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Terminator 3: Rise of the Machines
Directed by Jonathan Mostow. Produced by Mario Kassar, Andrew G. Vajna, Joel B. Michaels, Hal Lieberman, and Colin Wilson. Written by John Brancato and Michael Ferris. Release date: July 2, 2003.
Despite Terminator 2: Judgment Day making a ton of money, it took 12 years for the next entry in the franchise to be released. Production problems and an unwilling James Cameron delayed production much longer than probably anyone hoped, but in 2003, Terminator 3: Rise of the Machines was finally released, this time, thankfully, with an adult John Connor.
The Terminator/T-850 (Arnold Schwarzenegger): A robot sent back in time in the first film, disguised as a human, to assassinate Sarah Connor. In the second film, he was sent back to protect John Connor, a task he performs once again in Terminator 3. Upgraded from the T-800 to the T-850 in this film.
John Connor (Nick Stahl): The protagonist. The son of Sarah Connor and Kyle Reese. Nick Stahl takes over from Edward Furlong in the role. John has now dedicated his life to stopping Judgment Day from happening.
T-X (Kristanna Loken): The villain. An incredibly advanced Terminator sent back in time to kill members of the Resistance.
Kate Brewster (Claire Danes): John's love interest, and in the future becomes his wife and second-in-command.
Lieutenant General Robert Brewster (David Andrews): Kate's father, and a weapons programmer.
Dr. Peter Silberman (Earl Boen): A psychologist who has both talked with Kyle Reese and monitored Sarah Connor. Has a cameo in Terminator 3, talking with Kate Brewster.
Living off the grid, a now-adult John Connor is living in Los Angeles. Judgment Day hasn't yet happened, even though it's now 2004, a full seven years after it was predicted. Skynet has now sent back a T-X, a highly advanced Terminator, to eliminate several soon-to-be high-profile members of the Resistance. Coincidentally, he robs the veterinarian clinic of Kate Brewster, with whom he went to high school, right as the T-X showed up to murder her. They are saved by the T-850. After a long chase scene, John, Kate, and the T-850 escape from their pursuer.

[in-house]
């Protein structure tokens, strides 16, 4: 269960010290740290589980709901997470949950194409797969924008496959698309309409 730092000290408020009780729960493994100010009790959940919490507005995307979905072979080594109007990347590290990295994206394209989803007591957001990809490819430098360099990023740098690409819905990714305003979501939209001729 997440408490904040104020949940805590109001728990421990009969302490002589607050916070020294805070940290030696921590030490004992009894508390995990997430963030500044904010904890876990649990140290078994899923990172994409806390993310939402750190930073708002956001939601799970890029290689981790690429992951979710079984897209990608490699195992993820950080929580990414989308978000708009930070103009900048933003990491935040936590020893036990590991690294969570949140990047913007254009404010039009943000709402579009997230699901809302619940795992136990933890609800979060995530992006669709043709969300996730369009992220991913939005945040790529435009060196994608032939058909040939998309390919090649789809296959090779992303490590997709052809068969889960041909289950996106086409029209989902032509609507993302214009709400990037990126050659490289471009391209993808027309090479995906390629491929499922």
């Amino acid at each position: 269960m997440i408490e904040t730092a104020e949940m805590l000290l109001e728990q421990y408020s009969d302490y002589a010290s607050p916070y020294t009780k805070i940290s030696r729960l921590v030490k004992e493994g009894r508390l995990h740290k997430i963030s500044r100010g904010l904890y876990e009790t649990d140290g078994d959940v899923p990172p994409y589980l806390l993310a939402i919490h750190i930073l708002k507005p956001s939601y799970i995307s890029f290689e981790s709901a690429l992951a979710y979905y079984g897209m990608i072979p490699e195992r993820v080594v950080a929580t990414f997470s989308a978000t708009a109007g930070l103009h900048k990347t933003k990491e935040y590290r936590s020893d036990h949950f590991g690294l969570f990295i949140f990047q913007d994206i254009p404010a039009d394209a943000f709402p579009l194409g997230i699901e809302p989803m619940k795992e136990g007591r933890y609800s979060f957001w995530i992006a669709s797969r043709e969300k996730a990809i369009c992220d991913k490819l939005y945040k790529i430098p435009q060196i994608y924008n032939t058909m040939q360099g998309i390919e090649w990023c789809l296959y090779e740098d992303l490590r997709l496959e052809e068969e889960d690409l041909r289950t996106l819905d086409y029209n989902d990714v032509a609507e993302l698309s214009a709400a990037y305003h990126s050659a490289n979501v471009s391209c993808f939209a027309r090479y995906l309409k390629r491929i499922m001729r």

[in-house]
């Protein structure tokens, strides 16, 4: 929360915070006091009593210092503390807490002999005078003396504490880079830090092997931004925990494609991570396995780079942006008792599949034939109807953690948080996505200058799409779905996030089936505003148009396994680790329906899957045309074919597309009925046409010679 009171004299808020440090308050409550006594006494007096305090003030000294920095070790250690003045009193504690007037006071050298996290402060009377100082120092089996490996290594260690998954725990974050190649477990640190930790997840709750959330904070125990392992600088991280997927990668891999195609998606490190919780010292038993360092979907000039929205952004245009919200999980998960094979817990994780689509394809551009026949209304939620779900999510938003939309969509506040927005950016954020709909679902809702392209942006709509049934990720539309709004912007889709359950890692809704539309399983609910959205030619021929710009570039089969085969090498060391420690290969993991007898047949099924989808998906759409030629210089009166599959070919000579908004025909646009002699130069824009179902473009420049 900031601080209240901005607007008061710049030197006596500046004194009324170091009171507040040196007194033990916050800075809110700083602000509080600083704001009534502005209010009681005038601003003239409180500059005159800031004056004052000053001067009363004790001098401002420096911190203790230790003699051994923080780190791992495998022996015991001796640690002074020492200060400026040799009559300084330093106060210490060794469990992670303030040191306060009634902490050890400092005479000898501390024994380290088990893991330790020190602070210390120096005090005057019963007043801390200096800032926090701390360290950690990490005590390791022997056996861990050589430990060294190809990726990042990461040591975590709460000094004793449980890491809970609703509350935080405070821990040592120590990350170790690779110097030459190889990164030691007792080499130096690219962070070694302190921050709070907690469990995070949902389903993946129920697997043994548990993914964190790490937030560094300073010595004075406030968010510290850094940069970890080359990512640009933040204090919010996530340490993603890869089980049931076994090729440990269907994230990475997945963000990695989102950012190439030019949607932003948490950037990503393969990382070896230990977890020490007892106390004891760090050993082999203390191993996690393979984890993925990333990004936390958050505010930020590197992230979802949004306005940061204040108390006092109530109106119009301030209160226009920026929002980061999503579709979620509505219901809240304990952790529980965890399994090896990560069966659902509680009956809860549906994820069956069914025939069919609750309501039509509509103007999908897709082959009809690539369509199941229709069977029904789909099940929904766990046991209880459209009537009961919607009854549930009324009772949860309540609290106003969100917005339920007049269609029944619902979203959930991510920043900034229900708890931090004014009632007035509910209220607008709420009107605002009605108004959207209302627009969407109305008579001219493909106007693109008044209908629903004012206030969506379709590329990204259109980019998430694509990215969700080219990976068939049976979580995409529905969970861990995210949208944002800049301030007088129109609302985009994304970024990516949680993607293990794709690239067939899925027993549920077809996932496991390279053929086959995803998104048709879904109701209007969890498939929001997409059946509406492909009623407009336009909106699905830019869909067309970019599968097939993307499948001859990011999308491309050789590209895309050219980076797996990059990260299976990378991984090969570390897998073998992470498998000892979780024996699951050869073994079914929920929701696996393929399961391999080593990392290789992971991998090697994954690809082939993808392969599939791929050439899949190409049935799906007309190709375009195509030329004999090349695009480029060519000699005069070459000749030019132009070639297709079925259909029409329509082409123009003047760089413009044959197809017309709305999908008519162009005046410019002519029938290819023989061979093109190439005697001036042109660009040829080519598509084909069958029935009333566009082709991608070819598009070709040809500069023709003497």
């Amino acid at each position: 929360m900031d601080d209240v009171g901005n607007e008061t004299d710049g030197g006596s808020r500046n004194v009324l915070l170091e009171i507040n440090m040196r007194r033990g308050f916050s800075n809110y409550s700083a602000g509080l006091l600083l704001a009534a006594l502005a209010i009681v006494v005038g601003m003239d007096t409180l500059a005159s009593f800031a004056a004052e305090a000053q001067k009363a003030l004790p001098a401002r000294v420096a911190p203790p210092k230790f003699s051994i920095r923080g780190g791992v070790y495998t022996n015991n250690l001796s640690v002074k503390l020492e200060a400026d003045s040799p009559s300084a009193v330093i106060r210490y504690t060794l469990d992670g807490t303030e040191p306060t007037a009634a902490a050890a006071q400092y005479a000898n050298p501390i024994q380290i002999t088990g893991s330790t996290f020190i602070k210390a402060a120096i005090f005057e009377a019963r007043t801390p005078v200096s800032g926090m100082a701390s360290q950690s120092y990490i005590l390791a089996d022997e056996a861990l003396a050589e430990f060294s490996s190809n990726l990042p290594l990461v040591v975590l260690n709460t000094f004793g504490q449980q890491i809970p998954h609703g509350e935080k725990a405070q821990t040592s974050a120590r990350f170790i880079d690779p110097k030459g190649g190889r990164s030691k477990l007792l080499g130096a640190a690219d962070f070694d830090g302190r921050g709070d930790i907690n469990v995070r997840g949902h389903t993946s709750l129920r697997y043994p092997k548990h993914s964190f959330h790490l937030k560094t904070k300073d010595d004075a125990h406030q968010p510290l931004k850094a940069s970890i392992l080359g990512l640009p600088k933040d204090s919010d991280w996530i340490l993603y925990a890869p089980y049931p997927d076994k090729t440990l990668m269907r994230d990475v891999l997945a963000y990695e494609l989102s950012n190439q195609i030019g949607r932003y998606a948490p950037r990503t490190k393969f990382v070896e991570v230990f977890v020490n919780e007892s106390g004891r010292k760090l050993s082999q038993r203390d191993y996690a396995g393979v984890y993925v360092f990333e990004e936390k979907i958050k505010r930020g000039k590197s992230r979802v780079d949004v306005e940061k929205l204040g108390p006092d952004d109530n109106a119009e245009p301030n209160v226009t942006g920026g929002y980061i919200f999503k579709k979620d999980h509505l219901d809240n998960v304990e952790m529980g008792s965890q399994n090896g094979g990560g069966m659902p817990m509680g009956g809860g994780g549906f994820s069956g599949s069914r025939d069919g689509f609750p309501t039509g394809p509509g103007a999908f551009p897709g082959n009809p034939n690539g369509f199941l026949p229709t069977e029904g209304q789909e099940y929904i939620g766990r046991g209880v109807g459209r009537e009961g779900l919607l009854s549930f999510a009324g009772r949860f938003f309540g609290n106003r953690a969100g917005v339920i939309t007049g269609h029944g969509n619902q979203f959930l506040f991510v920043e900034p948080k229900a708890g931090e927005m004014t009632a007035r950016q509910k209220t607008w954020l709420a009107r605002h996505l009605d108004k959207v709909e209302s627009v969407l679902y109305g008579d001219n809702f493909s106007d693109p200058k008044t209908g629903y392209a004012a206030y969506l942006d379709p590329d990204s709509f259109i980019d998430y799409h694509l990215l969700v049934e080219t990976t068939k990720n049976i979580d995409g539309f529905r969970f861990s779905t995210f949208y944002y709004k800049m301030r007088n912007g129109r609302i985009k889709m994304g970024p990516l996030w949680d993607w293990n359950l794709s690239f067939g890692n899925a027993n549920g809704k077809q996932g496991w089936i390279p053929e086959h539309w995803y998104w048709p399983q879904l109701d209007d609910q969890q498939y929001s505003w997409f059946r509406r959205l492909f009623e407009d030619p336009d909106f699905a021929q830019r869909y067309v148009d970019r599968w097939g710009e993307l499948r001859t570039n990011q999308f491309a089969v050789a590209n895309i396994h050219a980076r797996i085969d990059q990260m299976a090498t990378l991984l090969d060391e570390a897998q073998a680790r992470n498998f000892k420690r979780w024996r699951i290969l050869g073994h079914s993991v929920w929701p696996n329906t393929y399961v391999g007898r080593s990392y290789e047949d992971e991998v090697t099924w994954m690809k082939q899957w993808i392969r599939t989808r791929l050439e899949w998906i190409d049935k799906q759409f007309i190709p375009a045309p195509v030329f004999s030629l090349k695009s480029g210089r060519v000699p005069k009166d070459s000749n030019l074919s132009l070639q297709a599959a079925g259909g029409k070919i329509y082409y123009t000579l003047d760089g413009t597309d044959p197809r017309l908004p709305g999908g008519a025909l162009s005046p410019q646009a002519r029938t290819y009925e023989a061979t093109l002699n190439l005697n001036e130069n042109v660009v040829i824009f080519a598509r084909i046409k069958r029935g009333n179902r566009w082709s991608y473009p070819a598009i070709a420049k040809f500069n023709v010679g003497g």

The T-850 informs John that he did not stop Judgment Day; he only postponed it. Meanwhile, the T-X kills Kate's fiancé and tracks down the trio. They once again escape. John and Kate force the T-850 to take them to the birthplace of Skynet, which is run by Kate's father, Robert, hoping to delay it further. They don't arrive in time, and Skynet gains control of all of the military's systems. This is how Judgment Day begins.
John and Kate fly to the core of Skynet - or at least what they believe to be the core - with hopes of shutting it down. What they find is a bunker. As the nuclear bombs begin to fall, John and Kate are safe inside the bunker. The T-850 detonates its nuclear core to blow up the T-X, and John and Kate begin to assume the leadership positions they will carry forward into the future.
Is It Any Good?
My answer to the big question right above is a resounding "maybe." While I don't think it comes close to being as good as the first two Terminator films, I do somewhat enjoy it in a "brainless action movie" kind of way. With that said, this is a franchise that has both brains and brawn, and when one of those is missing, it's going to feel disappointing. There's also a defeatist attitude in the film. If the last two films were about preventing or postponing Judgment Day, this one is about how inevitable the fall of man is. That's not exactly screaming "fun." But its action scenes are enjoyable, the jokes are more effective than they were in previous installments, so it's not like it's a complete waste.